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A long time ago in a galaxy far, far away...

A black hole had been "feasting" on its region's "cosmic cuisine" (NASA's words, not mine). This is what that insatiable black hole looks like.


Yes, that's just a black box. Because black holes are invisible, remember? (OK, I'll cut it out.)

This particular black hole — which is no longer dining on space matter and is instead resting comfortably in a food coma — is seriously enormous ... even by huge things in space standards.

This supermassive black hole in galaxy NGC 4889 is one of the largest NASA has ever discovered.

NASA originally spotted the black hole — which is a whopping 21 billion times the mass of our sun— in 2011.

The Hubble Space Telescope, however, just released an image of NGC 4889 hanging out roughly 300 million light-years away — the brightest dot in the center of the pic below. And even though you can't see the actual black hole within in (remember: invisible), the image is bringing a renewed interest in the galaxy's gargantuan gravitational center.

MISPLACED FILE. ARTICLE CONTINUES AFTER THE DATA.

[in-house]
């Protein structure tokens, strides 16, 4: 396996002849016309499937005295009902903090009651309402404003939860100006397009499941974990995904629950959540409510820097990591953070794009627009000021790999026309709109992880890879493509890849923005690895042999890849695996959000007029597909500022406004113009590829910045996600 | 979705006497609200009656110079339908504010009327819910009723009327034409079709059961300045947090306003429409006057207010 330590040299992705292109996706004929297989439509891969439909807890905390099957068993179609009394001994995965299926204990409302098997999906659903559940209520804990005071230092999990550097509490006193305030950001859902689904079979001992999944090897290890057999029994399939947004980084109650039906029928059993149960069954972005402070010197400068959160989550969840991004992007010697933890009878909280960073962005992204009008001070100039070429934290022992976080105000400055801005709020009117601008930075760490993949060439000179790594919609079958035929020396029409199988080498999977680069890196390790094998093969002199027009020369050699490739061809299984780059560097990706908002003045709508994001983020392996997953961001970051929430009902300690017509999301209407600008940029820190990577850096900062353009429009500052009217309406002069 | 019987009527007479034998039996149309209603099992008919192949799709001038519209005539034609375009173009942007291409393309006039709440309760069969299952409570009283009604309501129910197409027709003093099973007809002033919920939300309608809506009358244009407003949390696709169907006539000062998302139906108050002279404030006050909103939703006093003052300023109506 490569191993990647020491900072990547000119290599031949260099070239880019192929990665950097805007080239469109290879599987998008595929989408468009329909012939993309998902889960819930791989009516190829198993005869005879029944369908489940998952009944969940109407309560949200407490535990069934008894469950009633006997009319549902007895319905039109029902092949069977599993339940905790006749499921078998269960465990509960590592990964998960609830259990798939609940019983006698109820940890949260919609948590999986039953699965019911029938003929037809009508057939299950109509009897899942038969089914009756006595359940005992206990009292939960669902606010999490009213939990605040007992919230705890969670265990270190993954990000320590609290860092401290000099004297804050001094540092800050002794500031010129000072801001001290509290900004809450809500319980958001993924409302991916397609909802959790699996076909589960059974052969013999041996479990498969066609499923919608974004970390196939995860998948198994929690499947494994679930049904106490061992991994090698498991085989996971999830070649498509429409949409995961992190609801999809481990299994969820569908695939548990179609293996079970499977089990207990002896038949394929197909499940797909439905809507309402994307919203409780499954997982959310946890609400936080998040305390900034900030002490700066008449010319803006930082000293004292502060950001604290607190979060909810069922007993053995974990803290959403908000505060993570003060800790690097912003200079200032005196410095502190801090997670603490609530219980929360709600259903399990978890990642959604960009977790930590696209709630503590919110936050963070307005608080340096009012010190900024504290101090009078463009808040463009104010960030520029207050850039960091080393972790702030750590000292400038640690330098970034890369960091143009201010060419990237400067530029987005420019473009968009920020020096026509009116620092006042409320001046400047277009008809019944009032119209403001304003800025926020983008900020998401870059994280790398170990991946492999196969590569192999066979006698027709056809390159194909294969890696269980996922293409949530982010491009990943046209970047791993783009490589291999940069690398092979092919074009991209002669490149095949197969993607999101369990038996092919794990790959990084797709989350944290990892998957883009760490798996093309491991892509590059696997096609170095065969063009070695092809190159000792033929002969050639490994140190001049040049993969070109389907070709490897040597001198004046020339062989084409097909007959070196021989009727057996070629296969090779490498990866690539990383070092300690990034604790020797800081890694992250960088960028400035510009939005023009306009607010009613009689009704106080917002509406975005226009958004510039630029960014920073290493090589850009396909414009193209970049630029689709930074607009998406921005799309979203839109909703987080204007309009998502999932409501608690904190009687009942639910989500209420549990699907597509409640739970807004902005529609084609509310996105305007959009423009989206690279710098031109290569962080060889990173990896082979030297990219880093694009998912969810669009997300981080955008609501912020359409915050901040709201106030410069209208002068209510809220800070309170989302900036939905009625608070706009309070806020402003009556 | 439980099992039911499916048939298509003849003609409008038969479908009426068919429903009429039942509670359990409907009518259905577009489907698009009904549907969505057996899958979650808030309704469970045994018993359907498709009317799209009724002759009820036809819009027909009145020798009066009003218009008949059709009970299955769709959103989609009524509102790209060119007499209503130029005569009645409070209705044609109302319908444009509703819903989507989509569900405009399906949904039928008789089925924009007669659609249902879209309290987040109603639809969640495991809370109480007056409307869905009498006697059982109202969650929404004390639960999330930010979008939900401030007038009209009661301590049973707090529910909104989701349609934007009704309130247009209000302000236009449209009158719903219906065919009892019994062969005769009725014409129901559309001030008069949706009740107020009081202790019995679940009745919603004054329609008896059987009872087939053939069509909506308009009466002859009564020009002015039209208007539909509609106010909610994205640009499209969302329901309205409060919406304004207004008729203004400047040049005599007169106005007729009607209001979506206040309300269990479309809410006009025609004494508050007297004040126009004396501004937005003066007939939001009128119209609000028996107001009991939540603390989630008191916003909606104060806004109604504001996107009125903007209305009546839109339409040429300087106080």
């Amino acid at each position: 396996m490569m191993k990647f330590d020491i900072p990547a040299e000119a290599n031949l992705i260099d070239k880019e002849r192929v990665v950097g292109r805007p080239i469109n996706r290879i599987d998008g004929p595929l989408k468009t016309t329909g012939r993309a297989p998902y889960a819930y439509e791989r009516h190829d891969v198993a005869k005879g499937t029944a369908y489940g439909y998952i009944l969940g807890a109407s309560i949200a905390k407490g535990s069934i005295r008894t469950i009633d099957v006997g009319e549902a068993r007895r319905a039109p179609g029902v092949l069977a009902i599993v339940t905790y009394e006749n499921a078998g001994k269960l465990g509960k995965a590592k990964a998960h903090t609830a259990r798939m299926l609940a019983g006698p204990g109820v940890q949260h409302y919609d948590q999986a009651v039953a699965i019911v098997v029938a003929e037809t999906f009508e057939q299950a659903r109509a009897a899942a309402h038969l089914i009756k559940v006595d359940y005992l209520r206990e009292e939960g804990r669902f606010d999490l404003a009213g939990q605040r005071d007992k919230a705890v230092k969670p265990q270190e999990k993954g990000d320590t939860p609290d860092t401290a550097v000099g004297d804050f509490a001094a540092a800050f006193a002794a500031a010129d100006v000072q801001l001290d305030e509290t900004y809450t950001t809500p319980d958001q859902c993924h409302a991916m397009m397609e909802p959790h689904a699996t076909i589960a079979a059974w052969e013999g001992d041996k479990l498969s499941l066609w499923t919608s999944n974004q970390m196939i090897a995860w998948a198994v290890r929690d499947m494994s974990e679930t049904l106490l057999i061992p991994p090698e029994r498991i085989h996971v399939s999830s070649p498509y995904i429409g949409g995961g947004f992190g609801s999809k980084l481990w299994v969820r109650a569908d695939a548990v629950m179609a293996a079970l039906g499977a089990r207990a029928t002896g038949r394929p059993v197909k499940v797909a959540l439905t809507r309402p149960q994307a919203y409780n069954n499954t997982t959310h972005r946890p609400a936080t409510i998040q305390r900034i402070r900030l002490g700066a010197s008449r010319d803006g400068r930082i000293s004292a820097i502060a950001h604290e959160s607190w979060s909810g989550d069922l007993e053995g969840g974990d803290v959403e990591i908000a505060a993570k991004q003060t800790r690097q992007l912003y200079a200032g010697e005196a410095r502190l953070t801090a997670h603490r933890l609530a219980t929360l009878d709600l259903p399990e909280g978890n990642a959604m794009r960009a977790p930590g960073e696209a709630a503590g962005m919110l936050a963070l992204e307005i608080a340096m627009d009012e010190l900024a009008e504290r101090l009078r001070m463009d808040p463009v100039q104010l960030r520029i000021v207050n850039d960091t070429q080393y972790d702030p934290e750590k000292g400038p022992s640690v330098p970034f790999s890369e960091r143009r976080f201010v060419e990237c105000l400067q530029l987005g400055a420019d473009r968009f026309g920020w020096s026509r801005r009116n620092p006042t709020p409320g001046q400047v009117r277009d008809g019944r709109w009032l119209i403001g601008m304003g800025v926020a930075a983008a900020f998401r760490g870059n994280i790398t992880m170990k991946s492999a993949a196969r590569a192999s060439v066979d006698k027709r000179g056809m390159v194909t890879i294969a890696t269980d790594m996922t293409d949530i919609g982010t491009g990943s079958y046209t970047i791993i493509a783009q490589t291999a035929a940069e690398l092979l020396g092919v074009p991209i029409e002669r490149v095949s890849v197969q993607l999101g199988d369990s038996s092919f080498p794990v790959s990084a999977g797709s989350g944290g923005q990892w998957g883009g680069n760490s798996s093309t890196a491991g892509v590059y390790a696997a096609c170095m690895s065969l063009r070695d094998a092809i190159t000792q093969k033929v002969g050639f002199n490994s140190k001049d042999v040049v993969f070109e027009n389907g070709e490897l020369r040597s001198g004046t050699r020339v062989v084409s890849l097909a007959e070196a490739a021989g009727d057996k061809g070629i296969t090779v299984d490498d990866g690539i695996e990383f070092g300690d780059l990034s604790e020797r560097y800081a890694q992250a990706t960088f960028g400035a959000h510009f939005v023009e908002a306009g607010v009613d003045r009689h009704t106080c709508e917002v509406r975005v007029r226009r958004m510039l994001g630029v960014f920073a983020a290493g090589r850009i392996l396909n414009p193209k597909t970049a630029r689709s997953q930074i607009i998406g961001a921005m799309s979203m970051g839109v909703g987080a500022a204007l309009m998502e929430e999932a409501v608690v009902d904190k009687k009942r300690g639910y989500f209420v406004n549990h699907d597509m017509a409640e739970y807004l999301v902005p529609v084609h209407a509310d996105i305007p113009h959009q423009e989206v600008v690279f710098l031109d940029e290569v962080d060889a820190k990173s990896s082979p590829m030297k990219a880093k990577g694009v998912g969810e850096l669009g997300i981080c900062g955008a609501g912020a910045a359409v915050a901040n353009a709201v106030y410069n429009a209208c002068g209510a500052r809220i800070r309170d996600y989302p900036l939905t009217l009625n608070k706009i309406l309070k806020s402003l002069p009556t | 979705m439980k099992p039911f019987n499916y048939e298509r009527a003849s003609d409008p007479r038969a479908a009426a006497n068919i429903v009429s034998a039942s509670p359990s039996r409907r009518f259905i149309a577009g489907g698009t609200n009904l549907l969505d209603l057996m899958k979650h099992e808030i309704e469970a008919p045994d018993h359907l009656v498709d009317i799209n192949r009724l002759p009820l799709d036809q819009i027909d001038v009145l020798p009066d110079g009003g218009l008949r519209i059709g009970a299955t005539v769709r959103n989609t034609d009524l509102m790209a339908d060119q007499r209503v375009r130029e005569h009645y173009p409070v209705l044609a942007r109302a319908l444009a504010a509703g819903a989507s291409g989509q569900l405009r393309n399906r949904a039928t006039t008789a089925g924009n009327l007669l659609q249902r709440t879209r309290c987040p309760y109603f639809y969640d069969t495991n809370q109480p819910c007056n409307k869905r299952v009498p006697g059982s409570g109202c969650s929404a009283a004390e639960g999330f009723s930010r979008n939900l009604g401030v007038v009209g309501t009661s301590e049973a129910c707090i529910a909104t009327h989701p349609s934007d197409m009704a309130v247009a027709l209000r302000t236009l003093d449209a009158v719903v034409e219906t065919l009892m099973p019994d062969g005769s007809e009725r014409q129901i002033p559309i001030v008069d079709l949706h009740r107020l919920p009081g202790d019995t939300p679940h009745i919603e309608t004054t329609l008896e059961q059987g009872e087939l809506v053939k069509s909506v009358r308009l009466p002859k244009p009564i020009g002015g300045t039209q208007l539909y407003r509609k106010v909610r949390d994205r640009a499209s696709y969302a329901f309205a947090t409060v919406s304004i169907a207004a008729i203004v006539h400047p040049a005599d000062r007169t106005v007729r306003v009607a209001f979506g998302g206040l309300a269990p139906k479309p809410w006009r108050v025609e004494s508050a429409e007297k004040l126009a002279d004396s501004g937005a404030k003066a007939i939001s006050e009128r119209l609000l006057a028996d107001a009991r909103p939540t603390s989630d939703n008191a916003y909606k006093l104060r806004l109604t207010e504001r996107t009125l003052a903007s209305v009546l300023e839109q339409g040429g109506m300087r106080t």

Photo by NASA & ESA.

To put this black hole's mass into perspective, the black hole at the center of the Milky Way (the galaxy we're spinning around in this very moment) has a mass about 4 million times our sun's. That's right — NGC 4889's black hole has a mass more than 5,000 times greater than our galaxy's black hole.

How do we know for sure how big it is if we can't see it? A very smart person who knows a lot about space noted on Hubble's website that astronomers can estimate the mass of black holes by measuring the velocity of stars moving around a galaxy's center — sort of like how you can't see the wind, but you can tell how hard it's blowing by seeing its effects on Donald Trump's hair.

Learning about this huge black hole made me realize two things: 1. I am terrified of black holes, and 2. I know very little about them.

So I decided to do some digging. And let me tell you — black holes are fascinating. Here are three facts that blew me away (or sucked me in?).

1. The tiniest black holes can be about the size of an atom ... but can have the mass of a f***ing mountain.

Black holes are like people — they come in all sizes.